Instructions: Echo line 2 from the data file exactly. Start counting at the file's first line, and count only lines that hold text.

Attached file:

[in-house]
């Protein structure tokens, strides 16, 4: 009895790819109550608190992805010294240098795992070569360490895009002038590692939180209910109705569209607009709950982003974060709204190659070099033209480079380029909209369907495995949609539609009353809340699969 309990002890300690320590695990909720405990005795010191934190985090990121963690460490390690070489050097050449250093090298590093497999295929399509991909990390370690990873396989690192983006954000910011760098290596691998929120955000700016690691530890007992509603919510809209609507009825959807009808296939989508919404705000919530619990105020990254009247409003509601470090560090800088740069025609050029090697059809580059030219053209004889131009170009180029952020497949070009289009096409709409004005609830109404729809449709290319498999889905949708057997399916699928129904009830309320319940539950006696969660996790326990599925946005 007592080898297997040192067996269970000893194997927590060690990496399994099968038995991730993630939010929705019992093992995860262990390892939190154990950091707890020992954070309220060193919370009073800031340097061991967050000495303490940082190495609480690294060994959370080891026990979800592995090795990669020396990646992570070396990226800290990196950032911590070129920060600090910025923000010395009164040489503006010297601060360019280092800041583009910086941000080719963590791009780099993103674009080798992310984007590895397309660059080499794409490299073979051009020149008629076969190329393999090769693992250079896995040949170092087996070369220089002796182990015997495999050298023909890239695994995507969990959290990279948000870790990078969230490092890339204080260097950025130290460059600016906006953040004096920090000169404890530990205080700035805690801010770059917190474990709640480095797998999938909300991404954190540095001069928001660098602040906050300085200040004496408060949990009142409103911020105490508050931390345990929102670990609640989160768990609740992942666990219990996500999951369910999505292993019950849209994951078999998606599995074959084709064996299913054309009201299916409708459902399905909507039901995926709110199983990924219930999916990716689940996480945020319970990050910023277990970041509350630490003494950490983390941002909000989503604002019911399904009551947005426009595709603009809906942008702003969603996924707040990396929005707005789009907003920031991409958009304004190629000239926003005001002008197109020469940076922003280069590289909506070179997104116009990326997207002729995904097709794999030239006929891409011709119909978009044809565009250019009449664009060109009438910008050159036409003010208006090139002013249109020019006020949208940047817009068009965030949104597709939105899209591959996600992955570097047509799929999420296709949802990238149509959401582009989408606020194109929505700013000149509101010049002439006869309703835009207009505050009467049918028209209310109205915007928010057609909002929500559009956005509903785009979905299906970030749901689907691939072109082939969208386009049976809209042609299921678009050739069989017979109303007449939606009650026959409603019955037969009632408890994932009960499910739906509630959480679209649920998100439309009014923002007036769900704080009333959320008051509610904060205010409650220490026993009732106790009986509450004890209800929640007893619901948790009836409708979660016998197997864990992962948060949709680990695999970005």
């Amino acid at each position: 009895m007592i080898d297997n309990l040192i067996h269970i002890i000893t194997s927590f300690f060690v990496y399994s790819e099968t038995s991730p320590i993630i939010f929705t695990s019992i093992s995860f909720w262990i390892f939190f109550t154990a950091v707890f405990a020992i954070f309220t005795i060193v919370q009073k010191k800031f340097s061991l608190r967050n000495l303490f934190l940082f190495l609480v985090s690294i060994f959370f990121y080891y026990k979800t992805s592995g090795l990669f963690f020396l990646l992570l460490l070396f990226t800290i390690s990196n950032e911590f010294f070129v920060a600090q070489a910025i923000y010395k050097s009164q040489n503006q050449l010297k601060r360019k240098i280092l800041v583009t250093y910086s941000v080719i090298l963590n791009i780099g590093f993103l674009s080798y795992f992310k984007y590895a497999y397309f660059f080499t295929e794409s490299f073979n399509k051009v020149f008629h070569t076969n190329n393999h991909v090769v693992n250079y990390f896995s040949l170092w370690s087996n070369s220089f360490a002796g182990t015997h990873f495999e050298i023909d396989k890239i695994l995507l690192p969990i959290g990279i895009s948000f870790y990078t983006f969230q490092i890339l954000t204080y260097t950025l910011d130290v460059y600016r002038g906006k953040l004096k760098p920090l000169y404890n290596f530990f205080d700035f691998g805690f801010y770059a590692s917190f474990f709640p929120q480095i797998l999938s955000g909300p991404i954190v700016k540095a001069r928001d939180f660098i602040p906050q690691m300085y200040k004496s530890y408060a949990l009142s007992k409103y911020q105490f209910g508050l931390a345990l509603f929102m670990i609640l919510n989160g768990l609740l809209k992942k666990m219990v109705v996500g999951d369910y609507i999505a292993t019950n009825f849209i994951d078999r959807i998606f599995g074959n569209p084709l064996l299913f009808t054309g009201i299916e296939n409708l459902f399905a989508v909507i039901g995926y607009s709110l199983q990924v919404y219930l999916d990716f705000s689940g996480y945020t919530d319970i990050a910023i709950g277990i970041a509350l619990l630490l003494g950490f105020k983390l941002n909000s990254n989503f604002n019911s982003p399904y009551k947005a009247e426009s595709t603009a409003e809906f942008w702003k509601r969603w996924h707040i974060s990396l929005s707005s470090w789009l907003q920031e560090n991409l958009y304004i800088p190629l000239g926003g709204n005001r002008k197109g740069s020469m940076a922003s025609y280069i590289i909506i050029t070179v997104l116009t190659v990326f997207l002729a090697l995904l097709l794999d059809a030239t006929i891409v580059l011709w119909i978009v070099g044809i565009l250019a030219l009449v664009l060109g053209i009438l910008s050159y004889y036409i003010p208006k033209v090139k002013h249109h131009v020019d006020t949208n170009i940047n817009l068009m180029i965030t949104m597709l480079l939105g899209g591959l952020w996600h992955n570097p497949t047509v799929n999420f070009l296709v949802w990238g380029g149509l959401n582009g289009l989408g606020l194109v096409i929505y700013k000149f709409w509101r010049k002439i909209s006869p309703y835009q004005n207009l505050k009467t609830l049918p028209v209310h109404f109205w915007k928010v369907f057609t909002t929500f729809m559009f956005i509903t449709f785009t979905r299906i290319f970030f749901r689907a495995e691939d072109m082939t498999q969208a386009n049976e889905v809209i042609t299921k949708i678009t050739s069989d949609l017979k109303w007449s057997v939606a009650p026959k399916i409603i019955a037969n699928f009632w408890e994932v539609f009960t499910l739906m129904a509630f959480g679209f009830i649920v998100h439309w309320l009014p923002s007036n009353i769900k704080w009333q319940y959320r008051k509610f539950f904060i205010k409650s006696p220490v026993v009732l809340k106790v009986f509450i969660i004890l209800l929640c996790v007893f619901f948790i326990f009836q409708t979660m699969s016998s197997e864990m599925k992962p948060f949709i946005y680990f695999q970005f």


């Protein structure tokens, strides 16, 4: 009895790819109550608190992805010294240098795992070569360490895009002038590692939180209910109705569209607009709950982003974060709204190659070099033209480079380029909209369907495995949609539609009353809340699969 309990002890300690320590695990909720405990005795010191934190985090990121963690460490390690070489050097050449250093090298590093497999295929399509991909990390370690990873396989690192983006954000910011760098290596691998929120955000700016690691530890007992509603919510809209609507009825959807009808296939989508919404705000919530619990105020990254009247409003509601470090560090800088740069025609050029090697059809580059030219053209004889131009170009180029952020497949070009289009096409709409004005609830109404729809449709290319498999889905949708057997399916699928129904009830309320319940539950006696969660996790326990599925946005 007592080898297997040192067996269970000893194997927590060690990496399994099968038995991730993630939010929705019992093992995860262990390892939190154990950091707890020992954070309220060193919370009073800031340097061991967050000495303490940082190495609480690294060994959370080891026990979800592995090795990669020396990646992570070396990226800290990196950032911590070129920060600090910025923000010395009164040489503006010297601060360019280092800041583009910086941000080719963590791009780099993103674009080798992310984007590895397309660059080499794409490299073979051009020149008629076969190329393999090769693992250079896995040949170092087996070369220089002796182990015997495999050298023909890239695994995507969990959290990279948000870790990078969230490092890339204080260097950025130290460059600016906006953040004096920090000169404890530990205080700035805690801010770059917190474990709640480095797998999938909300991404954190540095001069928001660098602040906050300085200040004496408060949990009142409103911020105490508050931390345990929102670990609640989160768990609740992942666990219990996500999951369910999505292993019950849209994951078999998606599995074959084709064996299913054309009201299916409708459902399905909507039901995926709110199983990924219930999916990716689940996480945020319970990050910023277990970041509350630490003494950490983390941002909000989503604002019911399904009551947005426009595709603009809906942008702003969603996924707040990396929005707005789009907003920031991409958009304004190629000239926003005001002008197109020469940076922003280069590289909506070179997104116009990326997207002729995904097709794999030239006929891409011709119909978009044809565009250019009449664009060109009438910008050159036409003010208006090139002013249109020019006020949208940047817009068009965030949104597709939105899209591959996600992955570097047509799929999420296709949802990238149509959401582009989408606020194109929505700013000149509101010049002439006869309703835009207009505050009467049918028209209310109205915007928010057609909002929500559009956005509903785009979905299906970030749901689907691939072109082939969208386009049976809209042609299921678009050739069989017979109303007449939606009650026959409603019955037969009632408890994932009960499910739906509630959480679209649920998100439309009014923002007036769900704080009333959320008051509610904060205010409650220490026993009732106790009986509450004890209800929640007893619901948790009836409708979660016998197997864990992962948060949709680990695999970005």